The spirit of Trane
Jazz continues to be difficult to uncover in Sacramento. Despite the presence of the relatively new Northern California Modern Jazz Association and its events calendar (www.norcaljazz.org), audiences continue to be sparse at jazz shows. This problem is endemic for jazz in general. Jazz-oriented major labels such as EMI-owned Blue Note have cut all but their top-selling artists (Norah Jones has been that label’s savior this past year), and jazz shows seem to attract small audiences for all but the most famous performers. Can you name one new jazz artist from this year? Sadly, few can.
One of the reasons may be that the “popular” side of jazz has morphed into the god-awful new-age demons of Yanni and John Tesh on the one hand, and the equally abhorrent demon of smooth jazz, Kenny G, on the other. Given these choices, it is no wonder audiences have turned their heads in disgust.
At some level, this may be understandable, considering the heights to which jazz has come. Through the modal jazz of Miles Davis and John Coltrane and on to the free jazz of Ornette Coleman, Eric Dolphy and others, it sometimes seems jazz has gone just about as far as any one type of music can go.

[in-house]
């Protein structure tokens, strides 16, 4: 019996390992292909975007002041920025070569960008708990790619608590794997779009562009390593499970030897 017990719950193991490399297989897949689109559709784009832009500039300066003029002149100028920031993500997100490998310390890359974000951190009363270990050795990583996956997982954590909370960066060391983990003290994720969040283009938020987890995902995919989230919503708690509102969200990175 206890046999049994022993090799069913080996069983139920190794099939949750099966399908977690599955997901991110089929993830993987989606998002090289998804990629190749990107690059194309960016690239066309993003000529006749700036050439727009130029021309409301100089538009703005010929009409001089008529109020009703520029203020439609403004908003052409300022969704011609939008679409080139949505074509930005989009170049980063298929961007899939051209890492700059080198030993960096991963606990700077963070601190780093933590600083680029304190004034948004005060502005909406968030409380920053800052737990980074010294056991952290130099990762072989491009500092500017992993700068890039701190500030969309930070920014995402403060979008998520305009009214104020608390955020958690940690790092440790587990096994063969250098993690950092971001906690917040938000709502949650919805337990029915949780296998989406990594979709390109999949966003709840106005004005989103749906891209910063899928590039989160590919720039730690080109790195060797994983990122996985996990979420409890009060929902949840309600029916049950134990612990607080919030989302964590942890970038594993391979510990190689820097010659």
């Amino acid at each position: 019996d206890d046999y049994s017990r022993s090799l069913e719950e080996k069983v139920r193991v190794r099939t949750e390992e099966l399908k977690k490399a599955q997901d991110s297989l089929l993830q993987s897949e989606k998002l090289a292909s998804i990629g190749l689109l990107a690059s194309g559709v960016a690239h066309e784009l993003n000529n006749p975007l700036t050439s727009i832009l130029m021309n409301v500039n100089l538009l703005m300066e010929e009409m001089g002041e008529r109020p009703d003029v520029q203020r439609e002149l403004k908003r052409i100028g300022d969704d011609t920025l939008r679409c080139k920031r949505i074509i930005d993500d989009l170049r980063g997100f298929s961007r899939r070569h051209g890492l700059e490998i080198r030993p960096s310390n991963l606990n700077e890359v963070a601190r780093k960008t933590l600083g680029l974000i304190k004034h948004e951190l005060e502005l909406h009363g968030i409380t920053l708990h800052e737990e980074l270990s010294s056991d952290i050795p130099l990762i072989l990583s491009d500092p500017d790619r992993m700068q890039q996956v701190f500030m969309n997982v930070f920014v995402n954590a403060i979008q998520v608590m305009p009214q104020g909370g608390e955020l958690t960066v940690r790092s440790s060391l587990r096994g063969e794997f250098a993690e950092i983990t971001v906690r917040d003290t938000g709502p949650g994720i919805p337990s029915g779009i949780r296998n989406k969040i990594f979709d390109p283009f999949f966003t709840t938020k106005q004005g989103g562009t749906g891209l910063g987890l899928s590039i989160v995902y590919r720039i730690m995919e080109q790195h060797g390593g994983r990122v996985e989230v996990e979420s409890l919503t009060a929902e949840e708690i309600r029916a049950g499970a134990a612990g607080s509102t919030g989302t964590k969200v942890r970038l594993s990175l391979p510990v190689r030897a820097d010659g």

Well, it is time that assumption was proved wrong. In spite of that kind of dour thinking, Ross Hammond, the guitarist for local jazz combo the Sardonics, has organized what appears to be Sacramento’s only free-jazz jam.
Grounded in a core rhythm section called the Ism Trio (composed of Hammond, Tom Monson on drums and Chris Fedosky on bass), the jam begins merely with a phrase or idea, sometimes begun by the bassist and sometimes by a visiting horn player or a sit-in drummer. From that moment of inception, the piece grows, changes, folds in on itself and morphs into something entirely new and improvised. The effect hearkens back to the free-jazz pioneers of the 1960s and is, when on the mark, a beautiful thing to behold.
At the last event, Tony Passarell (alto sax) and Scott Anderson (tenor sax) adeptly worked through a number of perplexing, interesting and completely improvised pieces. Another standout was Jack Stanfill, who sat in on the drum kit for an improvised tune that was akin to a free-jazz rendition of Herbie Hancock’s “Rockit.”
The evening’s only disappointment was in the turnout, which was negligible. More musicians (and musicians with more diverse instruments to draw from) and a larger, open-minded audience, could make these evenings truly memorable and would serve to raise Sacramento jazz to a new level. What we have here is an egg; given the right attention, perhaps a full-fledged free-jazz scene will hatch from it.
The event is held the second and fourth Wednesdays of each month at Luna’s Café, 1414 16th Street; note that the jam will not be held on February 12 because of a conflicting event, so the next jam is February 26. For the solid musicianship and because it is the only strictly free-jazz jam in the area, the event is certainly worth your attention.